CHARchemides and I have been working on ‘The DeVine Char Project’ for the past year or so. The idea is to create a closed loop model where waste biomass from the vineyard is converted into biochar and then used on site. We’ve interviewed different vineyard owners and reviewed all sorts of research on the subject and now we are getting ready to put our first batch of DeVine Char to the test over at a vineyard near Seneca Lake. Research on vineyard and biochar has been done in Europe, Australia, South Africa and the US (UC Davis) and early results are positive!
Why would a vineyard want to use biochar you ask? There are LOTS of reasons! Below are a few of the more relevant ones for the “terroiristas” located in the Finger Lakes region. I’ll provide a bit more detail on each of these as time allows. In the meantime, if you have specific questions on any of these areas, let us know.
1. Reduce off-farm annual inputs (e.g. hay, straw, manure for increasing soil organic matter; fertilizer)
2. Improve yield consistency within a vineyard or block.
3. Improve internal water drainage and water holding capacity of soil.
4. Improve YAN.
5. Improve cation exchange capacity within the soil.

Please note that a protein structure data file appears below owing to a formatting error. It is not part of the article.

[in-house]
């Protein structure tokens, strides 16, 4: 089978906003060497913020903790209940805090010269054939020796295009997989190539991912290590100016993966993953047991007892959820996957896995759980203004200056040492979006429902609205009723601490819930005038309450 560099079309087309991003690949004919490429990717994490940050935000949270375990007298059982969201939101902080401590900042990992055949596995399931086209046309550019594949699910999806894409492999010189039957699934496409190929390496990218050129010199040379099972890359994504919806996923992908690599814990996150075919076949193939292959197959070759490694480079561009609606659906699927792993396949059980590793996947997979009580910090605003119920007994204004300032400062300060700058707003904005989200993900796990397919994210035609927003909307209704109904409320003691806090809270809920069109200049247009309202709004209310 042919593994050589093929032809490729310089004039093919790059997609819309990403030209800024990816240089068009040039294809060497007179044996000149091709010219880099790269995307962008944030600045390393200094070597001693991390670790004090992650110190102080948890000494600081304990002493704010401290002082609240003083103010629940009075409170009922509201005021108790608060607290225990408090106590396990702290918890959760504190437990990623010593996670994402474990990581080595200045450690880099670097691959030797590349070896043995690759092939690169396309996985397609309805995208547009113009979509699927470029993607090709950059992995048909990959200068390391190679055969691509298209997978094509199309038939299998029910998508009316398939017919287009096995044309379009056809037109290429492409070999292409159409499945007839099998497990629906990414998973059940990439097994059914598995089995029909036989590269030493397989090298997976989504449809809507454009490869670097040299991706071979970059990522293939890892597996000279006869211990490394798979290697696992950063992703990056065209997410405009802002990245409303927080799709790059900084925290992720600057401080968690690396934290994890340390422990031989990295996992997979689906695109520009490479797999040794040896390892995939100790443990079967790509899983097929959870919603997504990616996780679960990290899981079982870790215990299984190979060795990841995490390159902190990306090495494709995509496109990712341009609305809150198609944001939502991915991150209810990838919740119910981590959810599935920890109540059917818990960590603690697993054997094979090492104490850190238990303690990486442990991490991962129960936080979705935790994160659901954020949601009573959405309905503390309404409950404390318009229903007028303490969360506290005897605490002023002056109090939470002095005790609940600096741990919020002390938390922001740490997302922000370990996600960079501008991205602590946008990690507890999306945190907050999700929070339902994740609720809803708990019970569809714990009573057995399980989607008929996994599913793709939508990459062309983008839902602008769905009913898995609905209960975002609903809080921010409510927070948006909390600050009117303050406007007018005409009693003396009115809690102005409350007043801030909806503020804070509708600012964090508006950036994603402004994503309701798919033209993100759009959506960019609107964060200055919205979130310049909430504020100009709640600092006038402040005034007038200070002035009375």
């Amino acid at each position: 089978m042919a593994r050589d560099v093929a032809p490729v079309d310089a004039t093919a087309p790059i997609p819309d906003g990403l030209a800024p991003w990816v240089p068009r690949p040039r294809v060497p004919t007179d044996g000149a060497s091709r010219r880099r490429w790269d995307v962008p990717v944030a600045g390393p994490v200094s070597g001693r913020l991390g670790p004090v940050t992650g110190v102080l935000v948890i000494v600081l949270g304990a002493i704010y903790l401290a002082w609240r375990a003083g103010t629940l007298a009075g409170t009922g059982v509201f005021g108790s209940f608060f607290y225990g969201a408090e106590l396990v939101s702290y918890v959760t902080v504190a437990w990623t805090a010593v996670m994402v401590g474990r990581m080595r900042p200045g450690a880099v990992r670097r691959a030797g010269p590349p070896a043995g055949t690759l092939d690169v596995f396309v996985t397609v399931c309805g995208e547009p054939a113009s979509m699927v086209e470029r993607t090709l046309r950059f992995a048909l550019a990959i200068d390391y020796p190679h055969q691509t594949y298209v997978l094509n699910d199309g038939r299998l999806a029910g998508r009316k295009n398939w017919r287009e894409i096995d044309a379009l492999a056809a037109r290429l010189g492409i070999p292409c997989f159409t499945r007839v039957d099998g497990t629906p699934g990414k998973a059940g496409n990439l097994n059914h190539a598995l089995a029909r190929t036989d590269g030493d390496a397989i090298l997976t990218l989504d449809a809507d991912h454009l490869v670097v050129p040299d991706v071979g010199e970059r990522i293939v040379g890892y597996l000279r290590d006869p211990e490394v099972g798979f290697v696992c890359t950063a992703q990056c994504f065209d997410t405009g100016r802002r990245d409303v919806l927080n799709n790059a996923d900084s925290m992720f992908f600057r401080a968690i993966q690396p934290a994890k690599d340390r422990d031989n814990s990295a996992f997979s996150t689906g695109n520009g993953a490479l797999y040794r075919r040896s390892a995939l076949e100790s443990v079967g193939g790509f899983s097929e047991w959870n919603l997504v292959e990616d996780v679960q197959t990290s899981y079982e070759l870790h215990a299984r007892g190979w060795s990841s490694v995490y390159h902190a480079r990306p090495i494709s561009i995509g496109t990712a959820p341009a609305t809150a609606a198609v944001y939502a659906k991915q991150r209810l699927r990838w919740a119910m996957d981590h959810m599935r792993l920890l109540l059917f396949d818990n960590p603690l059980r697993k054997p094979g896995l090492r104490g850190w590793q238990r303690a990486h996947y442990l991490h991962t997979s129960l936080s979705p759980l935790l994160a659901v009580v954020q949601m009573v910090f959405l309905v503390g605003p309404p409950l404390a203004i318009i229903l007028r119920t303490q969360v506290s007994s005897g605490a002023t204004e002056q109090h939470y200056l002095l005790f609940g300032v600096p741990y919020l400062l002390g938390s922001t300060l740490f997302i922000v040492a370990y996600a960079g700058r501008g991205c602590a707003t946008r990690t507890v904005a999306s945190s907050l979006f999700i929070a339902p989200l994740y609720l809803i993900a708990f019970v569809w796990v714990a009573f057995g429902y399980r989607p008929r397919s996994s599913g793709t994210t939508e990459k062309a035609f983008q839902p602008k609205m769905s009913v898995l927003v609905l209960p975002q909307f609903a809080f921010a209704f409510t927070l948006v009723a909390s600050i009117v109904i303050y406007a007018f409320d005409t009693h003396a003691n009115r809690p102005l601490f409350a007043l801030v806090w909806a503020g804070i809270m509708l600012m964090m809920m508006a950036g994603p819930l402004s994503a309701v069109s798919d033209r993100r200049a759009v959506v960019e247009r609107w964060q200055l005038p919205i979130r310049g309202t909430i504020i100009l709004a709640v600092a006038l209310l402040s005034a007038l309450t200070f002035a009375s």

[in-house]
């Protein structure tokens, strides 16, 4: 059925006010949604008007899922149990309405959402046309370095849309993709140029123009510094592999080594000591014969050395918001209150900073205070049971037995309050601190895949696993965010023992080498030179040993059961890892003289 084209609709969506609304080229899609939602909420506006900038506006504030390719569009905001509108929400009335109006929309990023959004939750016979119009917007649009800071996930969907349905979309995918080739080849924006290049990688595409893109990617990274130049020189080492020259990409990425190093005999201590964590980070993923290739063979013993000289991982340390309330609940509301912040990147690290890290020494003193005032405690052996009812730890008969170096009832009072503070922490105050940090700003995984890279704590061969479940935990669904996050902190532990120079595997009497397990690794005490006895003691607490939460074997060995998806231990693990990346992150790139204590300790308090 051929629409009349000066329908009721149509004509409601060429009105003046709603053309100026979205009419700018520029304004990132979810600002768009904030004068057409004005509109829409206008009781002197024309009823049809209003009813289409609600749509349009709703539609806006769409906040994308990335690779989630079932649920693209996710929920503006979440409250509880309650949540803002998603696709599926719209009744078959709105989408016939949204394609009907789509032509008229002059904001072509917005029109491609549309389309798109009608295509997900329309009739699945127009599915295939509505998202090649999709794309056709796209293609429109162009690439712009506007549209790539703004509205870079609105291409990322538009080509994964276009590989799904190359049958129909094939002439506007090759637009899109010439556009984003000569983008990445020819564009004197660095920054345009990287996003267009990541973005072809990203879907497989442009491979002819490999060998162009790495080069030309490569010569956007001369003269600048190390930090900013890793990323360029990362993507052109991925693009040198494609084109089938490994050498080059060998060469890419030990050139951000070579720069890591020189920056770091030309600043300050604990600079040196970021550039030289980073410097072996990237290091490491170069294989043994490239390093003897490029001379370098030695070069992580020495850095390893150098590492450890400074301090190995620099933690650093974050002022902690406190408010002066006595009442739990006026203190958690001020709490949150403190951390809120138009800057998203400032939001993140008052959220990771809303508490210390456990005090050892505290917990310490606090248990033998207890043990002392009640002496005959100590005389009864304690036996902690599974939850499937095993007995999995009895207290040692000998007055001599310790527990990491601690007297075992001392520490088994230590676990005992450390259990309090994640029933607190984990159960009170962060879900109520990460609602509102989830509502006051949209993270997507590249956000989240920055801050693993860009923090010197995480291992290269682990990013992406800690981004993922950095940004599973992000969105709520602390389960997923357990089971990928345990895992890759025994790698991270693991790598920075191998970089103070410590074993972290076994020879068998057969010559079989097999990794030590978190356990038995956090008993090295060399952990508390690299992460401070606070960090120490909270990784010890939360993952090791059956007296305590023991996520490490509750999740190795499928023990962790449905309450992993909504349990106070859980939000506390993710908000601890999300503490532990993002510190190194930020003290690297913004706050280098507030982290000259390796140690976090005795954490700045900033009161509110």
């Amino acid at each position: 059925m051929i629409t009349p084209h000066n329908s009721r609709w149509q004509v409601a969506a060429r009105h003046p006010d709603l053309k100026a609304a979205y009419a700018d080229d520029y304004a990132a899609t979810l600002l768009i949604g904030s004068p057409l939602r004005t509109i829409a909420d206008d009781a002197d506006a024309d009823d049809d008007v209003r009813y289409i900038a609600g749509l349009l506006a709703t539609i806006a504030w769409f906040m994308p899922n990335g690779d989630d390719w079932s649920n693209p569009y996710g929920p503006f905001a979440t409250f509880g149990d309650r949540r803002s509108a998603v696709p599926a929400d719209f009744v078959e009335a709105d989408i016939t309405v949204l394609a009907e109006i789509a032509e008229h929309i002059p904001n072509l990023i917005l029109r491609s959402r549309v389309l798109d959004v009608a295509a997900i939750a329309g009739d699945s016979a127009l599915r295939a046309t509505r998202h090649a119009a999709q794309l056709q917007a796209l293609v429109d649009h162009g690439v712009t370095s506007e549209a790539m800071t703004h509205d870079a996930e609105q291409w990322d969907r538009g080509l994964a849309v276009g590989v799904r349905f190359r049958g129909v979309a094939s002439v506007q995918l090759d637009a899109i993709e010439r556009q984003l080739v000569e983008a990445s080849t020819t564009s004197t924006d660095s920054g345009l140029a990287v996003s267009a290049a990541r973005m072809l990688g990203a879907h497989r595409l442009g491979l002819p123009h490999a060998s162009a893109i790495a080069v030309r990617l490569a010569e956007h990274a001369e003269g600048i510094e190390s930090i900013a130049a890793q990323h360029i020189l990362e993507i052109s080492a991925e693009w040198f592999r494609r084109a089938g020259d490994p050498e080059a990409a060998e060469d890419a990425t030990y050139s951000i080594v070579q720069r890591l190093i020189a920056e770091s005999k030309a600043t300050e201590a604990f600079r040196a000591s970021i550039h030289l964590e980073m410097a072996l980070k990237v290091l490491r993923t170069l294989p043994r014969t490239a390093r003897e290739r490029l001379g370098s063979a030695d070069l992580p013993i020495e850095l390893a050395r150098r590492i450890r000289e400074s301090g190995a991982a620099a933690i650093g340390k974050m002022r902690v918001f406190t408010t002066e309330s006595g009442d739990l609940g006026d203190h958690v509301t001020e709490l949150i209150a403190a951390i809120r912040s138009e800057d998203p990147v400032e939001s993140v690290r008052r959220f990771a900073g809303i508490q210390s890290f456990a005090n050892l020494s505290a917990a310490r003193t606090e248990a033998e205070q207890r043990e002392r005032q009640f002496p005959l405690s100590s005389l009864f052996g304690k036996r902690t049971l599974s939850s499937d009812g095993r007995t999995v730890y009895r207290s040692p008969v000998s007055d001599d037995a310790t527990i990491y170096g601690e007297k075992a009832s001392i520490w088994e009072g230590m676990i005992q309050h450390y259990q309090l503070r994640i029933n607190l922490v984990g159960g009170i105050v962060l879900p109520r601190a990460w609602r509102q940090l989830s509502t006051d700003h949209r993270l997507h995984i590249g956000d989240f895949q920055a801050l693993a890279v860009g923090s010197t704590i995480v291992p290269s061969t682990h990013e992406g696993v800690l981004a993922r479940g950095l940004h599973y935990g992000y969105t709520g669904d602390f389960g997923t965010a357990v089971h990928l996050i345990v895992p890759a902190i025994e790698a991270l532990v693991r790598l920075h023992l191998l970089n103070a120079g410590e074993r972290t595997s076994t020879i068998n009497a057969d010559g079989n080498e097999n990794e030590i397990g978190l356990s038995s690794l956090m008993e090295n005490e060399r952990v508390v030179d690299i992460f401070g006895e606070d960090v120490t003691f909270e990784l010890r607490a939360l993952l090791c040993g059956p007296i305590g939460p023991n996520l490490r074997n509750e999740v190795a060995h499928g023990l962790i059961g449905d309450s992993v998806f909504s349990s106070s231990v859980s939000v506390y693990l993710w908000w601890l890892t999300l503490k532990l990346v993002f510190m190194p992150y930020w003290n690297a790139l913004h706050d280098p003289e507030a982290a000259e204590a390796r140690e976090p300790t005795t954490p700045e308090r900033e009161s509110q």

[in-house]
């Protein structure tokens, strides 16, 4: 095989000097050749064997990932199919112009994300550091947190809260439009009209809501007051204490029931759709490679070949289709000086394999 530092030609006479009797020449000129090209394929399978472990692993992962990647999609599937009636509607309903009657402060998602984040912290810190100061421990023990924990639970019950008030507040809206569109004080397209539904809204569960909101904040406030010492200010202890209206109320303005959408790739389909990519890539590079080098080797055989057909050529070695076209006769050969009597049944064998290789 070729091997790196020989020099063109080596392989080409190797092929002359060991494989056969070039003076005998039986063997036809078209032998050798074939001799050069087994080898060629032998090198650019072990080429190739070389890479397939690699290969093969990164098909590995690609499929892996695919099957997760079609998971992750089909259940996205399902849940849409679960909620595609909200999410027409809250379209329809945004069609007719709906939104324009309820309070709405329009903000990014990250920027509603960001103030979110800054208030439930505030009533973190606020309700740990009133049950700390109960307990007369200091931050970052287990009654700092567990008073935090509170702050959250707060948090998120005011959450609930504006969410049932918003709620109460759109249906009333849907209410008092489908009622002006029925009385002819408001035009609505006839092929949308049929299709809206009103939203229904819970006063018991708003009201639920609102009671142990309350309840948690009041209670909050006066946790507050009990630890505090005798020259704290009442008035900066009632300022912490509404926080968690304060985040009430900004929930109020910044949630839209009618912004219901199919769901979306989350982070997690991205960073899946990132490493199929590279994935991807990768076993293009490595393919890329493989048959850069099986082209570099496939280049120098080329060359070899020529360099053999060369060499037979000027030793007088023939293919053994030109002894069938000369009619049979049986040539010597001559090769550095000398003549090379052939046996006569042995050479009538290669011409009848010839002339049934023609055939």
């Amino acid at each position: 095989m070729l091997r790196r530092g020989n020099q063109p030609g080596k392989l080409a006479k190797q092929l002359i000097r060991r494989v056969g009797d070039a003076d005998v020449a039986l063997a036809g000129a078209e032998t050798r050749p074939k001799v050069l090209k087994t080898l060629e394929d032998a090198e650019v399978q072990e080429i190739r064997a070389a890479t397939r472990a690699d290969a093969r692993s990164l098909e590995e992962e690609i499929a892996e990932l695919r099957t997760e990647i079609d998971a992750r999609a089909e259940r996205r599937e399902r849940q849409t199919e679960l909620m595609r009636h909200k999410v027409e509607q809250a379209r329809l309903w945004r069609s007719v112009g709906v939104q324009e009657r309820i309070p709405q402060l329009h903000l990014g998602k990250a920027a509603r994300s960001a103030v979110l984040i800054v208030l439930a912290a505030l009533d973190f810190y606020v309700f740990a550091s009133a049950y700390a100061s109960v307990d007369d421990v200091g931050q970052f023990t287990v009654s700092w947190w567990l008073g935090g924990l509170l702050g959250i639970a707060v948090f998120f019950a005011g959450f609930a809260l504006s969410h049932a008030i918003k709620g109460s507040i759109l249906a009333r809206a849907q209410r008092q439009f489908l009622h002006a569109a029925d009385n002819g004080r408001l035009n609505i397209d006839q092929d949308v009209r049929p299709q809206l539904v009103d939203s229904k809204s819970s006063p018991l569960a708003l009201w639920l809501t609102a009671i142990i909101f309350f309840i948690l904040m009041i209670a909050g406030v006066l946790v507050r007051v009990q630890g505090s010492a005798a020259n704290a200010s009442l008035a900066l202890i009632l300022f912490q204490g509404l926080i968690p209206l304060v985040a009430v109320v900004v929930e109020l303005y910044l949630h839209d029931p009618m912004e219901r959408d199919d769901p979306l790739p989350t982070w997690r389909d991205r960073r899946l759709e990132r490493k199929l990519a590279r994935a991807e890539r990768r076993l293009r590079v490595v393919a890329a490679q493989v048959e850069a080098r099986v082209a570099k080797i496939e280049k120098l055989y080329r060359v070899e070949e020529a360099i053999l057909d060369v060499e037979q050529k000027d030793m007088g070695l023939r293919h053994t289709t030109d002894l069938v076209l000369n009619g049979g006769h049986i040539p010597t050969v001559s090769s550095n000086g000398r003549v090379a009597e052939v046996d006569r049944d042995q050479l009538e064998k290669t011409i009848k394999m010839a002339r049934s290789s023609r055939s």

6. Combining biochar with grape pomace will reduce acidity, retain more nutrients and activate composting process.
7. Improve microbial activity in soils to help fend off unwanted pests.
8. Add nutrients to the soil organically.
9. Reduce nutrient leaching.
10. Optimize waste biomass (vine prunings, old vines).
11. Improve root growth.
12. Improve vineyard floor management – and reduce overwintering of pesky intruders.
13. Improve bulk density of soil and reduce compaction.
14. Reduce soil acidity (improve pH).
15. Neutralize common vineyard soil toxins such as copper and CCA from pressure treated wood posts.
Evaluation of potential for carbonizing food processing waste
New York State is home to a variety of food processing industries, many of which generate significant amounts of organic waste. Finger Lakes Biochar has carbonized and tested a growing number of these waste streams including cherry pits, pomace from vineyards and apple juice production, grape vine prunings, grape seed extract (from grape seed oil production), coffee chaff, cellulosic ethanol production leftovers, tofu production waste and more.
Each of these waste streams comes with their own unique challenges in terms of how best to carbonize the material. As the biochar produced from these various organic materials have different physical and chemical properties, they each lend themselves to different end uses including soil additive, water filtration, building materials, etc.
If your company would like to understand how to convert your waste stream into biochar and the various potential end uses for a particular biochar, please contact us.